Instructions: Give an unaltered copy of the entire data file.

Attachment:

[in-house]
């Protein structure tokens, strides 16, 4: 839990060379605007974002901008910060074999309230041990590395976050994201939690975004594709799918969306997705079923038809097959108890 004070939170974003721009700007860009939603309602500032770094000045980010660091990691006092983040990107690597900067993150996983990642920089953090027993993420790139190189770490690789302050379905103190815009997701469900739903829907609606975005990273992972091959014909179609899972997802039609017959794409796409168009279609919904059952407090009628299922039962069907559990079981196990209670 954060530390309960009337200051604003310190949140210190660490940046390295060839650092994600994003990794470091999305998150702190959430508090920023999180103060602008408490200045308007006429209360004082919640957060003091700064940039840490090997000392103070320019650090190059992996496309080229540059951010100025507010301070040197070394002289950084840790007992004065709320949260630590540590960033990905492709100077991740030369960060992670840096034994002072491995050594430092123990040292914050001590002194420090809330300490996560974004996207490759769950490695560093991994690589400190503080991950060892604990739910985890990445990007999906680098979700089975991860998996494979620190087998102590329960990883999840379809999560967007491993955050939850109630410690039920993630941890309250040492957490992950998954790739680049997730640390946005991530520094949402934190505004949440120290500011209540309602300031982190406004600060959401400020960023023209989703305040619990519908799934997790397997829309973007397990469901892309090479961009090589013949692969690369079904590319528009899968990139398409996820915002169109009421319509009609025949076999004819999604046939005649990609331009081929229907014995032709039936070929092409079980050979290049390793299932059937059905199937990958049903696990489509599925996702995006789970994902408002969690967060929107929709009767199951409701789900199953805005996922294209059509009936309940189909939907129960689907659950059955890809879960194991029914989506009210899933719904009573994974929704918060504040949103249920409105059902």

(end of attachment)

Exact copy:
[in-house]
């Protein structure tokens, strides 16, 4: 839990060379605007974002901008910060074999309230041990590395976050994201939690975004594709799918969306997705079923038809097959108890 004070939170974003721009700007860009939603309602500032770094000045980010660091990691006092983040990107690597900067993150996983990642920089953090027993993420790139190189770490690789302050379905103190815009997701469900739903829907609606975005990273992972091959014909179609899972997802039609017959794409796409168009279609919904059952407090009628299922039962069907559990079981196990209670 954060530390309960009337200051604003310190949140210190660490940046390295060839650092994600994003990794470091999305998150702190959430508090920023999180103060602008408490200045308007006429209360004082919640957060003091700064940039840490090997000392103070320019650090190059992996496309080229540059951010100025507010301070040197070394002289950084840790007992004065709320949260630590540590960033990905492709100077991740030369960060992670840096034994002072491995050594430092123990040292914050001590002194420090809330300490996560974004996207490759769950490695560093991994690589400190503080991950060892604990739910985890990445990007999906680098979700089975991860998996494979620190087998102590329960990883999840379809999560967007491993955050939850109630410690039920993630941890309250040492957490992950998954790739680049997730640390946005991530520094949402934190505004949440120290500011209540309602300031982190406004600060959401400020960023023209989703305040619990519908799934997790397997829309973007397990469901892309090479961009090589013949692969690369079904590319528009899968990139398409996820915002169109009421319509009609025949076999004819999604046939005649990609331009081929229907014995032709039936070929092409079980050979290049390793299932059937059905199937990958049903696990489509599925996702995006789970994902408002969690967060929107929709009767199951409701789900199953805005996922294209059509009936309940189909939907129960689907659950059955890809879960194991029914989506009210899933719904009573994974929704918060504040949103249920409105059902």